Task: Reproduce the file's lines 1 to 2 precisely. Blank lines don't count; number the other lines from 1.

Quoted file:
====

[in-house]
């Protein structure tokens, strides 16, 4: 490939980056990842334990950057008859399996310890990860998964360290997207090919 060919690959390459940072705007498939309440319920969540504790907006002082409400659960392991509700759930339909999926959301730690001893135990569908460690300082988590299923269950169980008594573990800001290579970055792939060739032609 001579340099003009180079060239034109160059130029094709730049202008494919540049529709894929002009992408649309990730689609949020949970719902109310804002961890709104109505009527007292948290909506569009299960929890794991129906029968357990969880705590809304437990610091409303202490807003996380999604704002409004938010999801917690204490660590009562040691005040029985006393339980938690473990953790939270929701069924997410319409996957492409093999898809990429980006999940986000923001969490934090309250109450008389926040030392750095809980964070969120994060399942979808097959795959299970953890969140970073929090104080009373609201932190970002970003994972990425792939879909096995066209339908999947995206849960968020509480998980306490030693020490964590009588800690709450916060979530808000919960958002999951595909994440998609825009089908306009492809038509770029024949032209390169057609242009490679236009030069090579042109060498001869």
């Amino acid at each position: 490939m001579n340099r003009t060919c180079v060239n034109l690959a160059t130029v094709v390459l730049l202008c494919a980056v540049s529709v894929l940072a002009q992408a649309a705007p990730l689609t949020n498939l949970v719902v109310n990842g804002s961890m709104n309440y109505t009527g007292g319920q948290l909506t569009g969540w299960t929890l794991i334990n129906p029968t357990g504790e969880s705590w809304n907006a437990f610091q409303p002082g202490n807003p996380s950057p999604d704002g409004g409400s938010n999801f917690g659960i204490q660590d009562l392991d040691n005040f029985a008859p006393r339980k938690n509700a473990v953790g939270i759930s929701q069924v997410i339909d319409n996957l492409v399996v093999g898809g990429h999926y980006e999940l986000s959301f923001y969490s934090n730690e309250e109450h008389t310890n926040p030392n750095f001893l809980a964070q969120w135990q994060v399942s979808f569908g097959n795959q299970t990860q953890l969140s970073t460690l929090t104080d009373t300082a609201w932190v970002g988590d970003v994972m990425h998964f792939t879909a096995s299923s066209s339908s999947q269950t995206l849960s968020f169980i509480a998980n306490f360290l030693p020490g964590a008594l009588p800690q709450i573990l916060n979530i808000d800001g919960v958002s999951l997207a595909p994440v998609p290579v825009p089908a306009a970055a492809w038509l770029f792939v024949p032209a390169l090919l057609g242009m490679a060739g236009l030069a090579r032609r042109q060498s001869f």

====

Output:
[in-house]
């Protein structure tokens, strides 16, 4: 490939980056990842334990950057008859399996310890990860998964360290997207090919 060919690959390459940072705007498939309440319920969540504790907006002082409400659960392991509700759930339909999926959301730690001893135990569908460690300082988590299923269950169980008594573990800001290579970055792939060739032609 001579340099003009180079060239034109160059130029094709730049202008494919540049529709894929002009992408649309990730689609949020949970719902109310804002961890709104109505009527007292948290909506569009299960929890794991129906029968357990969880705590809304437990610091409303202490807003996380999604704002409004938010999801917690204490660590009562040691005040029985006393339980938690473990953790939270929701069924997410319409996957492409093999898809990429980006999940986000923001969490934090309250109450008389926040030392750095809980964070969120994060399942979808097959795959299970953890969140970073929090104080009373609201932190970002970003994972990425792939879909096995066209339908999947995206849960968020509480998980306490030693020490964590009588800690709450916060979530808000919960958002999951595909994440998609825009089908306009492809038509770029024949032209390169057609242009490679236009030069090579042109060498001869």